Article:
7th Sunday after Easter
Before Easter when Jesus is captured and put to death, the disciples are left in shock. They scatter, and find themselves together yet alone, unable to understand what is happening, at a loss to piece together their shattered world. They think everything is over.
Though Jesus told them of his coming death and resurrection more than once, his message did not sink in, and so when his body is put to rest in the tomb, the future appears to them as a blank. They did not know they were waiting for Easter.
But Easter happens! Jesus leaves the tomb and takes up residence in the world. He appears to them in many places. He comes back to life, and they come back to life along with him. Again and again he demonstrates that he is indeed alive, and he speaks to them often about the reign of God.
Then the day comes when he is taken from them. A cloud removes him from their sight. The assembled disciples feel their hearts grow heavy as they recognize he is gone. This departure is for them a kind of death. But what happens to them is different now from what happened when he died on the cross.
Before the crucifixion, Jesus told the disciples that what awaits him at Jerusalem is not only death on a cross, but resurrection to new life. They simply did not hear him. He might as well have been speaking another language.
After Jesus’ resurrection, he tells them that what awaits them is the gift of the Holy Spirit. The Spirit will empower them to be his witnesses right there at Jerusalem and to the ends of the earth. This they are able to hear.
The capture and death of Jesus leaves the disciples scattered, demoralized, unable to pray, unable--almost--to live. They have nothing to hope for. But these same disciples meet the risen Lord. They hear his message. They accept the promise of the Spirit's power. And their behavior becomes utterly different. They wait for Jesus’ promise of the Spirit.
Just before Easter, it is the crucified body of Jesus that lies in the tomb, waiting for resurrection to life. Now, in preparation for the coming of the Spirit, these same disciples remain in the upper room, hidden away in that place. They await their own resurrection, the Spirit's gift of power.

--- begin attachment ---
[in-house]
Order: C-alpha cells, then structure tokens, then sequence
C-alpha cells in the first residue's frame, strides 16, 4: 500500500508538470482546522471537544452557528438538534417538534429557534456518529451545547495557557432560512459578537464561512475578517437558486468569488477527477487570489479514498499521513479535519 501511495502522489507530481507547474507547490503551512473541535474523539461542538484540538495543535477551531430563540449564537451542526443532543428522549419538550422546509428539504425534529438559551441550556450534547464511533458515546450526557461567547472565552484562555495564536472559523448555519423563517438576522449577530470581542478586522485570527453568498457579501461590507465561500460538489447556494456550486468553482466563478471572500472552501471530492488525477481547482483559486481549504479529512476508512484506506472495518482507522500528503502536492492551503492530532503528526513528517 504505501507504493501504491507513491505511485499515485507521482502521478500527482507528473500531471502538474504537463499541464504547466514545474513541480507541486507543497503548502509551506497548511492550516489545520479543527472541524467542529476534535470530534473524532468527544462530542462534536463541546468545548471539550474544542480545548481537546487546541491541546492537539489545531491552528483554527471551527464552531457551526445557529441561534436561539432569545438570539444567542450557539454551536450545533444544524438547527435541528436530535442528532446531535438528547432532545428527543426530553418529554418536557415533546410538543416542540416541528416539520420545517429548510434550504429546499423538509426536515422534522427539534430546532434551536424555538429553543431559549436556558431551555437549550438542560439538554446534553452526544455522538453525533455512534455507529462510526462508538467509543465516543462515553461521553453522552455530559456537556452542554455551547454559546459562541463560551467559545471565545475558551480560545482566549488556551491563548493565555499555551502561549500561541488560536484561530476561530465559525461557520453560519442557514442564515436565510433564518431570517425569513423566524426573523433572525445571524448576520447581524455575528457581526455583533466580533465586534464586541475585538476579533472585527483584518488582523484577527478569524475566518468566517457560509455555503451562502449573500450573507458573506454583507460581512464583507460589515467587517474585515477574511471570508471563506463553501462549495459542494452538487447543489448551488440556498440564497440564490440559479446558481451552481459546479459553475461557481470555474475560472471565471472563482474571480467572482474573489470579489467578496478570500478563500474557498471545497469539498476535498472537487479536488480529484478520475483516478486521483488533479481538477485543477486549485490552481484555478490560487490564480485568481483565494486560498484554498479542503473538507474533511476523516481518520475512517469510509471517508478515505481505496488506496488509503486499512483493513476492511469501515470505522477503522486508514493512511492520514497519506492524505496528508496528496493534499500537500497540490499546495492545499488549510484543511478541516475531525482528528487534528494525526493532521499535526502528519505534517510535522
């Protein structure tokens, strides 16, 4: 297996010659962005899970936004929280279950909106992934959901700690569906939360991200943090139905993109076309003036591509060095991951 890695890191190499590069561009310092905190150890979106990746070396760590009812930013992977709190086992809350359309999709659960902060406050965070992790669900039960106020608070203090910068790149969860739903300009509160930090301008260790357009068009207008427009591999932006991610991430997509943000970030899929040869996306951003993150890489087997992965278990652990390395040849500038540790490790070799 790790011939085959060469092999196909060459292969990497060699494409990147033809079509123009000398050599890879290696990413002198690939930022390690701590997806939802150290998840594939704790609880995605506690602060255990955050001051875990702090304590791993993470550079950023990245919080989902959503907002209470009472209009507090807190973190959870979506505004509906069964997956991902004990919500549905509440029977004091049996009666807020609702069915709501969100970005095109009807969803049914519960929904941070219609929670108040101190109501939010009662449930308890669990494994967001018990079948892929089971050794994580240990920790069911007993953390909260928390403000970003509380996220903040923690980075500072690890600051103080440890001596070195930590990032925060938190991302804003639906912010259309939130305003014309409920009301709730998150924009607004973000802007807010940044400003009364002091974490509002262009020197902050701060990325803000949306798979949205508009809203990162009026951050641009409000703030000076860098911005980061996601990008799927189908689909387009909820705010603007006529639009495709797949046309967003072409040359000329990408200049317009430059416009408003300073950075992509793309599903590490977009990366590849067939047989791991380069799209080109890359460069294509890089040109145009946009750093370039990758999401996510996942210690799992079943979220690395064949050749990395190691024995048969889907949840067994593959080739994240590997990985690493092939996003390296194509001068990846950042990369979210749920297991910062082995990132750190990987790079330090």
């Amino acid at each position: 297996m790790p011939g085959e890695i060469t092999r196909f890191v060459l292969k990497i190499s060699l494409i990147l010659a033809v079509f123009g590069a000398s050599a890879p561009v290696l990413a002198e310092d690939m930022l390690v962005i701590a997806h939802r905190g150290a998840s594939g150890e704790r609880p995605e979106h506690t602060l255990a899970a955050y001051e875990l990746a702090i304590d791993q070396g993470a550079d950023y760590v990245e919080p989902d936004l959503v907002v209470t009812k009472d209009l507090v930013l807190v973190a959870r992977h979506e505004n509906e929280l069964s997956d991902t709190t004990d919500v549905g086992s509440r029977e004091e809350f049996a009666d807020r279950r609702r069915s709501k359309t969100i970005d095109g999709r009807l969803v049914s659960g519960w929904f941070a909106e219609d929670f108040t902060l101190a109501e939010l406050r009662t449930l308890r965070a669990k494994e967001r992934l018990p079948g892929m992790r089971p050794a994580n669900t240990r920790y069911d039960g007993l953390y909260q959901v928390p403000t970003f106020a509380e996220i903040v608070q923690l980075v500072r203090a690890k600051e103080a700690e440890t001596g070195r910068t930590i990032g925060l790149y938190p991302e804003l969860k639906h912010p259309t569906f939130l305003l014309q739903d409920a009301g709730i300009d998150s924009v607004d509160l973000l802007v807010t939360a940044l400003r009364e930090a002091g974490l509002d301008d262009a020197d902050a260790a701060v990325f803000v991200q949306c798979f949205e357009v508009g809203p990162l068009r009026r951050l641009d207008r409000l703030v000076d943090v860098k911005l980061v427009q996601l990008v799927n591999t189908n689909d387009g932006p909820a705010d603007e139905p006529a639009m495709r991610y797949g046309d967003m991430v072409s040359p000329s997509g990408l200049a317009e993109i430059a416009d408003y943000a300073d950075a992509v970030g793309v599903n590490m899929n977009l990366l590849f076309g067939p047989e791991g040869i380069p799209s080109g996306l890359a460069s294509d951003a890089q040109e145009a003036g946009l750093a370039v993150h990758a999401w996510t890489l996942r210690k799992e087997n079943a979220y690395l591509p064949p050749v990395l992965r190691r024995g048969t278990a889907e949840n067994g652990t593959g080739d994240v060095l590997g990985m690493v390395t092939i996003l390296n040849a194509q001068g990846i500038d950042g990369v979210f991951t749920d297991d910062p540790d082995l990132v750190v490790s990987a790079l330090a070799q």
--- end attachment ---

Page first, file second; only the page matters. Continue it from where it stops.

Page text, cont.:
Their behavior is utterly different from what it was before. Then, with Jesus in the tomb, they are scattered, demoralized, living in a kind of paralysis. Now there are three things that characterize them. They stay together. They pray. They wait.
Not only the eleven disciples, but others also, men and women, among them Jesus' mother and additional members of his family. All these remain in that upper room. It is their tomb, their place of burial, as they wait for a second Easter. And so they stay together. They pray. They wait. And time passes between the ascension of Christ and the Day of Pentecost when the Spirit falls on them and fills them with new life.
Stay together. Pray. Wait. This sounds easy to do, almost passive, but how much there is in us human beings that leads us elsewhere! Yet these disciples do stay together. They do not scatter. Nor do they remain in the same place only to argue and reject each other. They stay together. The Christ they know is greater than all their differences.
In an age when commitments are broken like twigs, when "here today, gone tomorrow" is a way of life for many, when there are those who know nothing of the challenge and joy of working through our disagreements and failures together, we can learn from that ragtag group of disciples who remain in the upper room, waiting for the Spirit. The promise for which they wait is not a private satisfaction, but the empowerment of each and every one for the common good and the world's salvation.
They stay together, and they pray. They are not a collection of human beings who have become too close to each other, and have unrealistic expectations about what they can provide one another, and are sure to end up disillusioned and dissatisfied. This gathering of men and women is open to a dimension beyond themselves in how they live.
Put simply, this is a group that prays. And their prayer is something more than a list of what they want. It comes from some place deeper: it is a cry about what they need. More than that, it is also a listening, a willingness to hear what God tells them. Their silence day after day creates the space inside them for the Spirit to find a home.
They stay together, and they pray, and they wait. This waiting is an act of faith. It is a practical acknowledgment that the promise of Jesus deserves our trust, that the divine purpose will not go unfulfilled. Their waiting bears witness to the prime Christian belief that all are saved by grace, that we do not redeem ourselves.
To wait in faith is an affront to this busy, self-important world. But those who wait may find themselves--much to their surprise perhaps--at God's service, that service which alone is perfect freedom.
Today's passage from Acts ends with those disciples still in that upper room where they stay together, they pray, they wait. What they anticipate is the coming of the Spirit. Easter unstopped their ears so they could hear the promise of the risen Christ.
In the eyes of the world, they appear as a useless lot, but they have seen one Easter, and now believe there can be another . . . and another and another. The Spirit hovers somewhere, they have heard, searching for a home. May the Spirit find a home in us.